Catcalls, following, up-skirting, a “casual” brush against your body: public sexual harassment can take many forms. While New York and other states have public harassment laws baked into their criminal codes, many women and girls don’t know what to do when they are targeted on the street. Here’s what you need to know about your rights in the face of sexual harassment in public.
British Survey Says Over Half of Girls Experience Sexual Harassment in Public
The British girls’ rights organizations Plan International UK and Our Streets Now surveyed 1010 young women ages 14 to 21 and 1000 parents in late 2020. The survey showed that 51% of all the young women experienced harassment over the summer, and 19% had experienced it even while the country was on a Coronavirus lockdown in the spring of 2020. They reported being:
- Up-skirted (nonconsensual photos are taken up a person’s skirt)
Eighty percent of the parents surveyed were worried their daughter would experience sexual harassment in public, and 10% were worried harassers would target girls younger than 11. Forty percent said they don’t let their daughters go out after dark for fear that they will be sexually harassed in a public space.
Women Speak out Against Public Harassment, Calling it a #CrimeNotCompliment
The survey is part of a new advocacy campaign, #CrimeNotCompliment, spearheaded by Our Streets Now.
“[Public sexual harassment] has become a normal part of being a girl and that is not ok. . . . We have to draw a line in the sand and say we deserve to feel safe and we deserve to be safe in public.”
Maya Tutton, co-founder of Our Streets Now, told Sky News. She and her co-founders are calling for public sexual harassment of girls to be made a specific criminal offense in England. They hope that by creating a single, clear law criminalizing all forms of sexual harassment in public will encourage women and girls to report incidents and raise awareness that the behavior is a crime.
Public Sexual Harassment is Illegal in New York
While in New York, as in England, there is no one statute that applies to all forms of public harassment, there are a variety of crimes that could apply to specific sexual acts committed by harassers. Depending on the words said and actions taken, a harasser can be charged with:
- Disorderly conduct (for abusive or obscene language or gestures in public, or blocking a street or sidewalk)
- Harassment, Second Degree (for alarming, annoying, or threatening you at least twice)
- Harassment, First Degree (for following you at least twice)
- Stalking (if the street harasser causes you fear of harm or interferes with your life)
- Loitering (around schools, busses, or camp facilities)
- Loitering for the purpose of prostitution (if the street harasser solicits sexual activity from you, even as “a joke”)
- Patronizing a prostitute (for requesting another person to engage in sexual conduct)
- Unlawful surveillance, Second Degree (for non-consensual photography or filming of your intimate parts, dressing or undressing, or under your clothing)
- Indecent exposure (if the harasser flashes or exposes themself to you in a public place)
- Public lewdness (if the harasser flashes or exposes themself intending that you see it)
- Forcible Touching (if the harasser forcibly touches your sexual or intimate parts to satisfy their own sexual desire or to degrade or abuse you)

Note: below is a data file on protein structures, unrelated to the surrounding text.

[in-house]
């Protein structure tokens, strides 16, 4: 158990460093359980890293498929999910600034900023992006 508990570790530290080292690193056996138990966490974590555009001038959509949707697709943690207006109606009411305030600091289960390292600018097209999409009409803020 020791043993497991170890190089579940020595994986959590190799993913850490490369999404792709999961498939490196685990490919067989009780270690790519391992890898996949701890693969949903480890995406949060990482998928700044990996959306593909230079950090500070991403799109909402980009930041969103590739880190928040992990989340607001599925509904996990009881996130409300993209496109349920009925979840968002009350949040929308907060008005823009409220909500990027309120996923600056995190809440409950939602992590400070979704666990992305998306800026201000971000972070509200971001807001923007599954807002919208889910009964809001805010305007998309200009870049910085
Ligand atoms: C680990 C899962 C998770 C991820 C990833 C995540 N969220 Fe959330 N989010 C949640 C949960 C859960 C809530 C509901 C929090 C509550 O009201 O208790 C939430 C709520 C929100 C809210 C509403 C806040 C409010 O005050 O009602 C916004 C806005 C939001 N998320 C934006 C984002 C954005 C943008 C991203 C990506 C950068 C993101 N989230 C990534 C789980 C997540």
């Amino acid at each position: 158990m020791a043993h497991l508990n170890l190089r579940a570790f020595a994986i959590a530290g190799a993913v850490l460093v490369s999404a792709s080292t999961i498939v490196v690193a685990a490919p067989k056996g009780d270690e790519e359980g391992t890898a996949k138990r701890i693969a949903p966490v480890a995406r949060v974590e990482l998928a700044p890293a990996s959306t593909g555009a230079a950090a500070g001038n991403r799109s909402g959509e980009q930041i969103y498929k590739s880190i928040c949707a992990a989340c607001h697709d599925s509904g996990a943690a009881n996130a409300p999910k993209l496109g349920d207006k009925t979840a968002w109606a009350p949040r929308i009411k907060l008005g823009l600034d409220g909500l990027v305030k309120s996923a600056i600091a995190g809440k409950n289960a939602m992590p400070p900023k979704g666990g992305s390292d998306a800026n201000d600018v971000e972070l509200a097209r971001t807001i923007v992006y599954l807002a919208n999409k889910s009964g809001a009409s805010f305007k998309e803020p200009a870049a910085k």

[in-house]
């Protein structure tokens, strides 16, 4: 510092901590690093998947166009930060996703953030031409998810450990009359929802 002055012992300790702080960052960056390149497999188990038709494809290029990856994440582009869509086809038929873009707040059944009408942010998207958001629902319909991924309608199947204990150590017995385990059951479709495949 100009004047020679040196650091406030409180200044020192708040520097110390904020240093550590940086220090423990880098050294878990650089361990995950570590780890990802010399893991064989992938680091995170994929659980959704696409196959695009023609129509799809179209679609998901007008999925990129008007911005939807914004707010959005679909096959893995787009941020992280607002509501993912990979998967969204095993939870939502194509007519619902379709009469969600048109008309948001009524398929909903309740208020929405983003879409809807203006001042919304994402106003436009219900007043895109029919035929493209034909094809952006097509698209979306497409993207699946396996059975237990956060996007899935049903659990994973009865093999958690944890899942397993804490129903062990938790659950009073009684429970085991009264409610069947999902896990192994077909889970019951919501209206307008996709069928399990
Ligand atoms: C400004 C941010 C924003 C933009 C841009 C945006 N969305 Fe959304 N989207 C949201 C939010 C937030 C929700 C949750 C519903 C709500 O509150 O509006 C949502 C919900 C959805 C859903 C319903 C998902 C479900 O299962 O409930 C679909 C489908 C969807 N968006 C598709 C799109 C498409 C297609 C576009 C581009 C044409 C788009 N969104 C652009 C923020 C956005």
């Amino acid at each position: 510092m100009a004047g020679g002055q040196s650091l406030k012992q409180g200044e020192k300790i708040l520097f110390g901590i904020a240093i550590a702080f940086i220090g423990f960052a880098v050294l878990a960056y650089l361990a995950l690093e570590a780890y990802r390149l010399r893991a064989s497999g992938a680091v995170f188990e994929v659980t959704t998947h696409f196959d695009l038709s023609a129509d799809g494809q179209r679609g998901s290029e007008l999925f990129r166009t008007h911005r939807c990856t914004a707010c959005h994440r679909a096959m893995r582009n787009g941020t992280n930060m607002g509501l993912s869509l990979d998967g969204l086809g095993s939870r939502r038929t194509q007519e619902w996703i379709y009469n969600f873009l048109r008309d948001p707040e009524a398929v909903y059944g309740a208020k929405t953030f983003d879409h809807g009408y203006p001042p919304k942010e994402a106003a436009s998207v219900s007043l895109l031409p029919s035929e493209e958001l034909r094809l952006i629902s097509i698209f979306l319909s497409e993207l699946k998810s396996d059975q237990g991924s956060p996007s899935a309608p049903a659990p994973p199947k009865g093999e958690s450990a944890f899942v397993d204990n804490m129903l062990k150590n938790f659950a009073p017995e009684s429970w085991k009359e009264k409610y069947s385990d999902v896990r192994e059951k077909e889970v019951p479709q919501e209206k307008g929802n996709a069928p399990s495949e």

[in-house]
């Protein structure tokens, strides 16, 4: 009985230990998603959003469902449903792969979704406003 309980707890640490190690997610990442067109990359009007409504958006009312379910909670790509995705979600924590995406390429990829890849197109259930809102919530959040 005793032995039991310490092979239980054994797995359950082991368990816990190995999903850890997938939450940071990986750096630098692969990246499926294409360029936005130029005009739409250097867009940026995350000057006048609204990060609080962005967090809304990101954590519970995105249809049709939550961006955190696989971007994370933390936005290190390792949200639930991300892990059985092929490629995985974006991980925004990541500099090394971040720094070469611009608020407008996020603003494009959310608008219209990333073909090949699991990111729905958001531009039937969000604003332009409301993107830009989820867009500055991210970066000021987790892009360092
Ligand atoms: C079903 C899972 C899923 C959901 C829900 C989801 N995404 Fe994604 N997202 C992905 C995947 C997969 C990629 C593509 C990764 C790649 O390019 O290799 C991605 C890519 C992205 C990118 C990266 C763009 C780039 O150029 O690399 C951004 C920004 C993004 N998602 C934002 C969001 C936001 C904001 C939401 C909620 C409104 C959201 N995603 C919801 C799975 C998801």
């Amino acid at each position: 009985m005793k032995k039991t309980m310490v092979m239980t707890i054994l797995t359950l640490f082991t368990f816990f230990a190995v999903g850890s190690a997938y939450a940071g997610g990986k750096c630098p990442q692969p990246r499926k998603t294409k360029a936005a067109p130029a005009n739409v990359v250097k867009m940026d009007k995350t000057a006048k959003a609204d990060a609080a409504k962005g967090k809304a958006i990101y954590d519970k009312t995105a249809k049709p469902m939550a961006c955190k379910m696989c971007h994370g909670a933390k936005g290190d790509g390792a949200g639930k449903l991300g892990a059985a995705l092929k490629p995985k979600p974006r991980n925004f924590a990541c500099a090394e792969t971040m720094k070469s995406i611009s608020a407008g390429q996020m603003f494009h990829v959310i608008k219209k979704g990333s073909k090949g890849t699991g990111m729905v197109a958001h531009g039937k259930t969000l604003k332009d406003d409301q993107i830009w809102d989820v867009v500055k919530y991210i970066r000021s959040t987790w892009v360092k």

- Aggravated harassment, Second Degree (for physical contact intended to harass, annoy, threaten or harm based on a protected trait like gender or sexual orientation)
- Hate crime (if any of the above are committed against you because of a protected trait like gender or sexual orientation)
It is up to the police and prosecutors to decide which criminal charges are appropriate. However, if you report a specific crime, rather than a general idea of being harassed, it can improve the way the police respond to your call.
What to Do if You are a Victim of Sexual Harassment in a Public Space
If you are being harassed in public you are entitled to call 911 and report it to the police right away. When the police respond to the scene they are more likely to be able to identify the street harasser and make an arrest.
If the moment has passed, you can still call your local police department’s non-emergency line and report sexual harassment after the fact. If you do, take the time first to remember and write down as many details about what happened as possible including:
- Exactly where it happened
- When it happened
- Who else saw it happen (get their names and contact details if possible)
- What the street harasser looked like
- What the person was wearing
- Where they went when the incident was over
This will help you respond to the police’s questions and improve their chances of finding the person after the fact.
You may also want to talk to a sexual abuse attorney or private victim’s advocate. If the police and prosecuting attorney decide to press charges a victim’s rights attorney will often be assigned to the case. However, a private victim’s advocate can put pressure on police to fully investigate the report and on prosecutors to build and pursue the case. You may even be entitled to restitution or civil compensation for any physical or emotional harm the sexual harassment may have caused.
At Eisenberg & Baum, LLP, our experienced sexual harassment attorneys and sex abuse advocates understand what it feels like to be sexually harassed in public. We know how the New York criminal code and other laws protect young women and others who find themselves targeted for abuse on the streets. Contact us to schedule a consultation at our office in New York City, or over the phone.